You know the demand is out there for people to watch it and so if you can work out a deal where you can stream this content on your site, then you're going to be able to monetize it through advertising, just like traditional sports has always been monetized through advertising. It's just a matter of catering to your demographic and getting the economics right.

Southwick: Speaking of economics, there's a really great article by Cecilia D'Anastasio over at Kotaku. She's saying that all of the numbers you see about esports being this amazing thing that's going to generate $1 billion in revenue next year is really a bubble. That esports is really not as big as we think it is. That the companies that are putting out the numbers say that it's competitive with the Superbowl, [but these numbers] are coming from people who are vested in seeing esports take off. We're talking about venture capitalists. We're talking about people who follow the business and want their research to do well so the industry, itself, does well.

She wrote a really great article which gets back to what I feel has been [a theme this year] -- [that] esports is a bubble. Every time I look into a new industry, it's full of VC money and it's inflating the industry to where it's going to burst.

Moser: Well, VC money is very dangerous. We can look at WeWork as the most recent example that private valuations only mean so much. Just because that's what a company may be valued at in a private setting doesn't mean that's how it will be valued in a public market. The public market is [what we care about] and that, honestly, is going to be the most efficient at the end of the day.

I understand where Cecilia D'Anastasio is coming from. I won't necessarily push back on the bubble part because I tend to agree with it. When you have anything that's really new that's getting a lot of press, that's an easy way to generate interest and get people to invest more money into it.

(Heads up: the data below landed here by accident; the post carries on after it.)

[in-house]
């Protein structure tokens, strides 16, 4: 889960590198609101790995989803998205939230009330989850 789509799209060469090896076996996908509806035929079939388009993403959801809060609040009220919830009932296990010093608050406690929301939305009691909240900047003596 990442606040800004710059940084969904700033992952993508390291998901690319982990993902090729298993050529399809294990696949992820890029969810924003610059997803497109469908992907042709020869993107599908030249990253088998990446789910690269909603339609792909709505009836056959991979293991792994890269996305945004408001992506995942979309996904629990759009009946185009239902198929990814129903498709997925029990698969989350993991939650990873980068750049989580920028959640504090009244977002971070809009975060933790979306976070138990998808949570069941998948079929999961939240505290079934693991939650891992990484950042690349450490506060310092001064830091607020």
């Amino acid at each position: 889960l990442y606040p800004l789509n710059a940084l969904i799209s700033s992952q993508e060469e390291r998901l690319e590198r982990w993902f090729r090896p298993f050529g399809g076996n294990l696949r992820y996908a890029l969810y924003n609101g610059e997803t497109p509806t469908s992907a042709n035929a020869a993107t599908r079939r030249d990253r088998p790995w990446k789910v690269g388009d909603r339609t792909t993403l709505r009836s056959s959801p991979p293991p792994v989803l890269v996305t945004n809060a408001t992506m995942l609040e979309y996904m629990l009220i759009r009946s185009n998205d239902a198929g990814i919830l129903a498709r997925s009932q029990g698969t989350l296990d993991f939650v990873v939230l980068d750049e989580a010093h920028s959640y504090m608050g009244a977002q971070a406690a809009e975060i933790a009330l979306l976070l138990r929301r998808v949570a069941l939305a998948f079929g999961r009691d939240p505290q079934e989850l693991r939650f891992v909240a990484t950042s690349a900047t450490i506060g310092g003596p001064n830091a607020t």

At this point to call esports overvalued on a dollar perspective is probably spot-on, but I don't think that's a really big problem. I would argue if she's saying she doesn't think esports has a future. If she doesn't think esports is going to grow to be as big as we think it's going to be, I would push back on that. The audience is the audience.

It's easier, now, to capture engagement metrics and user metrics than ever before. In 2012 the esports audience size was around 135 million. Most of those people considered themselves occasional viewers. Fast forward to 2018 and we're looking at around 400 million. Again, more occasional viewers than habitual viewers.

But the numbers still tell the story there, and the projections are that that is going to continue to grow. When you look at the overall gaming population, out there, and [realize] that esports and gaming are joined at the hip, with 2.6 billion gamers today that's going to continue to grow as more and more people around the globe come online, get mobile technology, and learn how to use it.

Southwick: She talks through a lot of industry experts, and definitely the article says there's something here, but this is hyped up and unsustainable. For example, none of the companies that are putting together the teams that then pay the franchise costs to have teams playing in these tournaments are making money and none of them have a path to making money.

Moser: I do agree with that. Most of the pure play esports companies are not attractive investment opportunities. I wouldn't even consider what is out there in the public market for us because you're right, the economics don't really work yet. There's just not enough there, yet, for it to really make sense from an investor's perspective. This is why we continue to recommend if people want exposure to esports, get it through the traditional gaming companies that are leading the way, because esports is going to be another facet of their business.